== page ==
The recent explosion in the number of Google Meets or Zoom sessions has helped spearhead the almost overnight transformation to virtual learning environments. Determined to put their utmost best in controlling the global disruption inflicted by COVID-19 on education systems, administrators swiftly harnessed contemporary technology to unite students with teachers. The question is: will virtual classrooms, characterized by Massive Open Online Courses (MOOCs), online examinations and classrooms be the new norm in the aftermath of the coronavirus pandemic? There clearly is no hard and fast answer. Post-COVID 19, will virtual classrooms, characterized by Massive Open Online Courses (MOOCs), online examinations and classrooms be the new norm?
To begin with, the feasibility of providing access to virtual classrooms is a key factor. Market leaders such as Coursera and edX are committed to provide the majority of content on MOOCs free of charge, with an option of paying about $50-150 to unlock graded assignments or earn a certificate. In theory, there is immense potential for thousands of individuals around the globe to simultaneously obtain an excellent technical understanding of countless disciplines through MOOCs. In fact, numbers do show some evidence of this trend. For example, CS50: ‘Introduction to Computer Science’ had an enrollment surpassing two million users on Harvardx, Harvard University’s online edX platform. Compare that to about 800 students taking this course on-campus annually. Not limited by the seating capacities of lecture halls, online platforms make it possible for professors to share their expertise with enthusiastic learners around the world.
Then why, despite obvious economic benefits, are we unable to witness a transition towards MOOCs as a mainstream system of delivering information to the future workforce? One simple answer is that MOOCs, despite being excellent learning platforms, fail to foster learning environments. It is deceptive to state that internet bandwidth is the limiting factor to global access to virtual education. A Stanford study1 concluded that students at DeVry University achieved a grade lower on average by taking the same in-person course online, with academically weaker students showing the greatest discrepancies. Students from poorer socioeconomic backgrounds also lose out in virtual settings. It has been shown that students from higher mean neighbourhood incomes and higher mean parental education are significantly more likely to enroll and complete MOOCs2 than lower socioeconomic groups. Inadequately information about existing opportunities, noisier home environments, limited access to technology are some reasons explaining this out. A major goal of state-schools to try and bridge these socioeconomic divides is halted.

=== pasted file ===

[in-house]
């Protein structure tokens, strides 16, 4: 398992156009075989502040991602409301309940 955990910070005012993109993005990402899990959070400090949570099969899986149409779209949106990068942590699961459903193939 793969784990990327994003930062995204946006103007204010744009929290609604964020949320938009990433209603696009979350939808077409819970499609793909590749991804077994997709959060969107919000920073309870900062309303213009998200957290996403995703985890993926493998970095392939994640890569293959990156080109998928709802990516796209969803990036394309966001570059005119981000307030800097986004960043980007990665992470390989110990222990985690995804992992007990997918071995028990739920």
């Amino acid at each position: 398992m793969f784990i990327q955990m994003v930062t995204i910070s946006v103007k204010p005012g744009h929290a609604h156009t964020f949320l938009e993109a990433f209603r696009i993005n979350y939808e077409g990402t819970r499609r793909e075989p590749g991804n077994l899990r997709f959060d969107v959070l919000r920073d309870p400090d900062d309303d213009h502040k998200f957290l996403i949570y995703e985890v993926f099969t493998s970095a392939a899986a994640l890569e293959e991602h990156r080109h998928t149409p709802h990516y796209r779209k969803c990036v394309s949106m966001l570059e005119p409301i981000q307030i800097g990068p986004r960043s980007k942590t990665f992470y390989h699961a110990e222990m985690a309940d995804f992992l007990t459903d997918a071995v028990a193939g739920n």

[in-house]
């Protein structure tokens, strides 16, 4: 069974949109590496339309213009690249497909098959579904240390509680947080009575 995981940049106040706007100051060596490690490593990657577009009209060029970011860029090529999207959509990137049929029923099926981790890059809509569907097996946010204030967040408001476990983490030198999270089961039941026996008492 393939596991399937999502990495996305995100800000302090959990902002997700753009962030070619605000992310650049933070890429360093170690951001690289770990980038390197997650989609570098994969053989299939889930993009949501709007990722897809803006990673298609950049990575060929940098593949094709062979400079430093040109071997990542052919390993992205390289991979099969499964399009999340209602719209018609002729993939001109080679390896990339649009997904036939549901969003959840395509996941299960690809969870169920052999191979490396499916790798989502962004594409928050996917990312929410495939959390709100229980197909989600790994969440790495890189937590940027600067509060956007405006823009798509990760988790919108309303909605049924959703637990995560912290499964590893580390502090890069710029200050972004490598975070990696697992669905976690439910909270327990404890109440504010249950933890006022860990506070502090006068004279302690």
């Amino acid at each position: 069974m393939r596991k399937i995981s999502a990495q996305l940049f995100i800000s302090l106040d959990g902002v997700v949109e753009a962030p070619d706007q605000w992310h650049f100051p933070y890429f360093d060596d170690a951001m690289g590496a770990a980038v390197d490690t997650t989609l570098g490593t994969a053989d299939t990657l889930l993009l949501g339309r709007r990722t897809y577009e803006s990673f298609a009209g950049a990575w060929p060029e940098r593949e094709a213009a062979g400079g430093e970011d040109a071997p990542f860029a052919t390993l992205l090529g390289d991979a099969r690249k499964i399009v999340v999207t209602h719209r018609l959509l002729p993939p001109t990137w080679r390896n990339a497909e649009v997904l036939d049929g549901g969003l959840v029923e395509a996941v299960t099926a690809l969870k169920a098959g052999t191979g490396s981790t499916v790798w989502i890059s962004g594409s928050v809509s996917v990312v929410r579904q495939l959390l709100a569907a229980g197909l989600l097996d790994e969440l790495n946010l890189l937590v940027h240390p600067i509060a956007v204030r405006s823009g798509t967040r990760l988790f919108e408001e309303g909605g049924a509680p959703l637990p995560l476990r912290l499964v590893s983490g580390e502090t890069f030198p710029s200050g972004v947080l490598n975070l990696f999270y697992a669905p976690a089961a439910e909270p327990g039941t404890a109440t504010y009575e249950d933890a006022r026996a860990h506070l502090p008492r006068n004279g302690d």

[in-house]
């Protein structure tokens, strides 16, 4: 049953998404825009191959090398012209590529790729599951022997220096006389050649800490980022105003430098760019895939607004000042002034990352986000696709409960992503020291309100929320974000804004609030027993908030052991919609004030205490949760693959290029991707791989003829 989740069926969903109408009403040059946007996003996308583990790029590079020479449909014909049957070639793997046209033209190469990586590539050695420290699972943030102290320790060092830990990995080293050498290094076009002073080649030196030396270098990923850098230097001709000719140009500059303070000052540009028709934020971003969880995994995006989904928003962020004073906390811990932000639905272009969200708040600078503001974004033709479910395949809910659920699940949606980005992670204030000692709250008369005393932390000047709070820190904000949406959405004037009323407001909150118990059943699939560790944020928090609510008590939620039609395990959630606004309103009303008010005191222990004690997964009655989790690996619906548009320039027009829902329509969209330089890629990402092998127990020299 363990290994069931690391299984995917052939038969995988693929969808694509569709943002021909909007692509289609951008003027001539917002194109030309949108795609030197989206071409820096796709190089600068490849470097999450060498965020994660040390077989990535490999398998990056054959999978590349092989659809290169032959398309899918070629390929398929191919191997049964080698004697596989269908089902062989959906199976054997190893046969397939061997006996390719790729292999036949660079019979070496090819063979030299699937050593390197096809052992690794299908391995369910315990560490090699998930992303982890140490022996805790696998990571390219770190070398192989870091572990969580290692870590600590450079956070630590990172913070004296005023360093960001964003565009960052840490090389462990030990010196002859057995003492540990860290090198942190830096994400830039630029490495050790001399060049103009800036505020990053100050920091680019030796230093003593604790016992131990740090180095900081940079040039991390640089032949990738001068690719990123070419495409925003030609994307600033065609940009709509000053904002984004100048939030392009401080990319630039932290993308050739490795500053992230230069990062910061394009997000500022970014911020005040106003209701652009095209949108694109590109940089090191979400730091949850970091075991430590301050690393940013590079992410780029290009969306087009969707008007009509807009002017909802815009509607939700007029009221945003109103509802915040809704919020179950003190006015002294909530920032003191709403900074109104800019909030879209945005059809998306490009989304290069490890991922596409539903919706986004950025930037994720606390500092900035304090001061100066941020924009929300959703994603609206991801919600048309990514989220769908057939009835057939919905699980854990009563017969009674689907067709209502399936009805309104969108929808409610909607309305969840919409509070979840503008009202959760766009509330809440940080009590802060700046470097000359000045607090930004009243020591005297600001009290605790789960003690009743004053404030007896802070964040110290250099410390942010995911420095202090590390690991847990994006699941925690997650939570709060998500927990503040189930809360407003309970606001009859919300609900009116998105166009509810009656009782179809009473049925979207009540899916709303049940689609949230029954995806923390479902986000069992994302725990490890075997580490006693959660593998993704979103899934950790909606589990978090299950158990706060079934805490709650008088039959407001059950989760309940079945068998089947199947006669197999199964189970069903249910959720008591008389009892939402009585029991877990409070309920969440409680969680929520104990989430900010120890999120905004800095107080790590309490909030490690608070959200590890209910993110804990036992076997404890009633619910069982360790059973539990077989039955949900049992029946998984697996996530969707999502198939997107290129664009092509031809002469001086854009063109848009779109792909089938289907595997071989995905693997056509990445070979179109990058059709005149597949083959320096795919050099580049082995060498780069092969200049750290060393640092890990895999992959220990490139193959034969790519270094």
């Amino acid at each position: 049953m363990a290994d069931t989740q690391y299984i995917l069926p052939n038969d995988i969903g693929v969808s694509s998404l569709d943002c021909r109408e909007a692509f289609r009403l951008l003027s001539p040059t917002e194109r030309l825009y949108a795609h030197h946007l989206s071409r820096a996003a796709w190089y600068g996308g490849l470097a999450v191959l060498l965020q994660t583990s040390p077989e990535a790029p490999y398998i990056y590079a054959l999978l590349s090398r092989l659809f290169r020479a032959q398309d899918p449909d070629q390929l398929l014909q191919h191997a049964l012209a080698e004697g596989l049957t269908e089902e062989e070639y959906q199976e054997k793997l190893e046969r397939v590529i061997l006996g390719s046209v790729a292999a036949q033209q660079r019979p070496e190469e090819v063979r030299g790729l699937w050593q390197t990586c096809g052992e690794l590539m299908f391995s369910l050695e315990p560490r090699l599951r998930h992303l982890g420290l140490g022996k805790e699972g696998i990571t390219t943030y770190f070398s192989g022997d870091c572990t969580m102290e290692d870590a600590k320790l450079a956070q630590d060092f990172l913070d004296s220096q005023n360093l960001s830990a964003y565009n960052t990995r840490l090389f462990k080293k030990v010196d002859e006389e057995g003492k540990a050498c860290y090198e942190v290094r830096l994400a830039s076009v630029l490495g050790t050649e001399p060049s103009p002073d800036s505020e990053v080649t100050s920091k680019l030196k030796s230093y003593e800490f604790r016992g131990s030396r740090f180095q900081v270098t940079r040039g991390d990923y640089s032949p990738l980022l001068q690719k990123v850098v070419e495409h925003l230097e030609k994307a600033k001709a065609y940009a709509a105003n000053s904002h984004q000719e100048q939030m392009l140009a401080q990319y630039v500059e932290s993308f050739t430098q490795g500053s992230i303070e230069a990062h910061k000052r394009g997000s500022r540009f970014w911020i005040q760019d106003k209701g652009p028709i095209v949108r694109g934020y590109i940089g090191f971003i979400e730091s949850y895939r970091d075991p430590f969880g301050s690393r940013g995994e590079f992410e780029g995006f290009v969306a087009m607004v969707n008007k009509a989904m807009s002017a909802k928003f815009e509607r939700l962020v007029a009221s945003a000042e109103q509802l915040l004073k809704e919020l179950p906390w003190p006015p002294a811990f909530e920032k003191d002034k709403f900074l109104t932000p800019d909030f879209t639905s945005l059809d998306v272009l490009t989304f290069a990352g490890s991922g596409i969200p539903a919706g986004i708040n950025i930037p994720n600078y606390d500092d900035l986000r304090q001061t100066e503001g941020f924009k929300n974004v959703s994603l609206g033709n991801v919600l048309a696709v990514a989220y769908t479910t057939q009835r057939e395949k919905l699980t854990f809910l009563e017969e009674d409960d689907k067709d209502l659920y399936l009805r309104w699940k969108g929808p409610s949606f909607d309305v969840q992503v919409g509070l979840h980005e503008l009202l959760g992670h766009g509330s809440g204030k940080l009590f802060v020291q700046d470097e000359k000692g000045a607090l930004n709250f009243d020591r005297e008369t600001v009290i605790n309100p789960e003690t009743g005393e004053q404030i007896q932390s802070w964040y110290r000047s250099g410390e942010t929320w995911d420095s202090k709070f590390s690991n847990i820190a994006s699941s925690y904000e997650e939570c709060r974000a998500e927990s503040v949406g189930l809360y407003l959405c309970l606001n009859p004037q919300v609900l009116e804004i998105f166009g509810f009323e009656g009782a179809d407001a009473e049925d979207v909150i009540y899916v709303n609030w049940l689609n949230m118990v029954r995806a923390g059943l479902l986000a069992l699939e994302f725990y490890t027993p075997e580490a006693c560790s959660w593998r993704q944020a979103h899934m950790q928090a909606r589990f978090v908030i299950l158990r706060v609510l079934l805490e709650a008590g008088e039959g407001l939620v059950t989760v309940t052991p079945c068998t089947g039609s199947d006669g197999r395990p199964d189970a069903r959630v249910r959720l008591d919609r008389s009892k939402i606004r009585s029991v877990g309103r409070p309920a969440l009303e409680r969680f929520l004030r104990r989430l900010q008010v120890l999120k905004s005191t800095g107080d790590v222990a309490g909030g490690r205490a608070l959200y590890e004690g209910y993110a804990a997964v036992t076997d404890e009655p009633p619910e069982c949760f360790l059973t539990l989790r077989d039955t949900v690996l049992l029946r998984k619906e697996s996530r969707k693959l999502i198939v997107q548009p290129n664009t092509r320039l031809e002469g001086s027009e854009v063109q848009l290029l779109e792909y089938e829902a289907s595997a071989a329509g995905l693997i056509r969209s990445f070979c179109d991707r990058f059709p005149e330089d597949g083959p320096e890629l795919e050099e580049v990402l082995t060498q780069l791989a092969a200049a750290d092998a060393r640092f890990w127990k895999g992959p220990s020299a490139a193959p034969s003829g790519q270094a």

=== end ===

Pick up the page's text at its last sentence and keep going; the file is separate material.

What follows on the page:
As they stand, virtual classrooms would largely inhibit schools from serving as communities that integrate individuals with one another and the society at large. No matter how technically sound an online lecture is, it largely fails to deliver informal education. For example, basic social expectations set forth- ‘work hard’, ‘treat each other with kindness’- seem impossible to mimic whilst staring at a screen. Soft skills could virtually cease to develop in students who partake in e-learning without supplementary human contact. Studies by Koch, Nafziger and Nielson point out that soft skills involving teamwork, or social confidence, are ‘equally important drivers to later economic outcomes’ (as cognitive academic achievement). How would individuals, even if they are masters in their craft, be able to work effectively as social entities at the workplace?
And what would happen to the plethora of great ideas that are sparked outside the classroom but within the environs of a school or university? Kevin Hartnett, a senior writer for the Quanta Magazine, shares his unique perspective on ‘Mathematics in being a Team Sport’, explaining that many research projects that professors pursue are inspired by informal face-to-face conversations- the type that occur over a coffee break or a walk down the hallway. One of the biggest challenges virtual classrooms face is originating such peer-to-peer serendipity. Due to COVID-19, we have witnessed several youth organisations go online to continue their operations, thus stipulating solutions to achieve interactions amongst their members. AIESEC- a global youth leadership development institution who provide volunteering, internship and entrepreneurial exchange programs- are in process of experimenting with virtual internships. InsideSherpa is another platform committed to provide ‘Virtual Work Experience Programs’ to allow ‘top companies (to) teach students the skills they hire for before they hire (them)’. In addition to connecting interns with one other and partner companies for work purposes, there could be some scope of connecting with one another non-professionally as well. However, with all said and done, it is still not convincing to believe at this stage that the ideas sparked in virtual environments would be nearly mimic the breadth and depth to those occurring in physical settings.